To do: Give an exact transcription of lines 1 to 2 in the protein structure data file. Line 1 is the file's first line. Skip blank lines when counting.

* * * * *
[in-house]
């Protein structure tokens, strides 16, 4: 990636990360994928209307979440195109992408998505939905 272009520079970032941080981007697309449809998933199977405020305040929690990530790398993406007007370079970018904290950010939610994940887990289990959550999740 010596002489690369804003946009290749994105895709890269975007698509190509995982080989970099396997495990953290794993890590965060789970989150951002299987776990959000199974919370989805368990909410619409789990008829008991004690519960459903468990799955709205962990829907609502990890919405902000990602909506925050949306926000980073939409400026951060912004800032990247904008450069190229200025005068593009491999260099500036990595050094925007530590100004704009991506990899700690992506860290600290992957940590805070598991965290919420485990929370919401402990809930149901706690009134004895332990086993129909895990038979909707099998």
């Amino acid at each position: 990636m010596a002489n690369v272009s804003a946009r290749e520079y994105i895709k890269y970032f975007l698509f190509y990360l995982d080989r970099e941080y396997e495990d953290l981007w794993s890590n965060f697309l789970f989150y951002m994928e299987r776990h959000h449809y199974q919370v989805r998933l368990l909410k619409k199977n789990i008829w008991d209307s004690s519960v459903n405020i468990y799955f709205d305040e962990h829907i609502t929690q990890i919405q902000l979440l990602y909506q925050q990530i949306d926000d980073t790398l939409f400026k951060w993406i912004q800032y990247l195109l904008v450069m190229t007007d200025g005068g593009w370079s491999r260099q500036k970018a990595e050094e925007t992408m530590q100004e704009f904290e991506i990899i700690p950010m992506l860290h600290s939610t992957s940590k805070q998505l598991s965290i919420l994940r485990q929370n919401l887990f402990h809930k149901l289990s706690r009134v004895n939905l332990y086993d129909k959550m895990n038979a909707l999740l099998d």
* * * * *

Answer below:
[in-house]
């Protein structure tokens, strides 16, 4: 990636990360994928209307979440195109992408998505939905 272009520079970032941080981007697309449809998933199977405020305040929690990530790398993406007007370079970018904290950010939610994940887990289990959550999740 010596002489690369804003946009290749994105895709890269975007698509190509995982080989970099396997495990953290794993890590965060789970989150951002299987776990959000199974919370989805368990909410619409789990008829008991004690519960459903468990799955709205962990829907609502990890919405902000990602909506925050949306926000980073939409400026951060912004800032990247904008450069190229200025005068593009491999260099500036990595050094925007530590100004704009991506990899700690992506860290600290992957940590805070598991965290919420485990929370919401402990809930149901706690009134004895332990086993129909895990038979909707099998």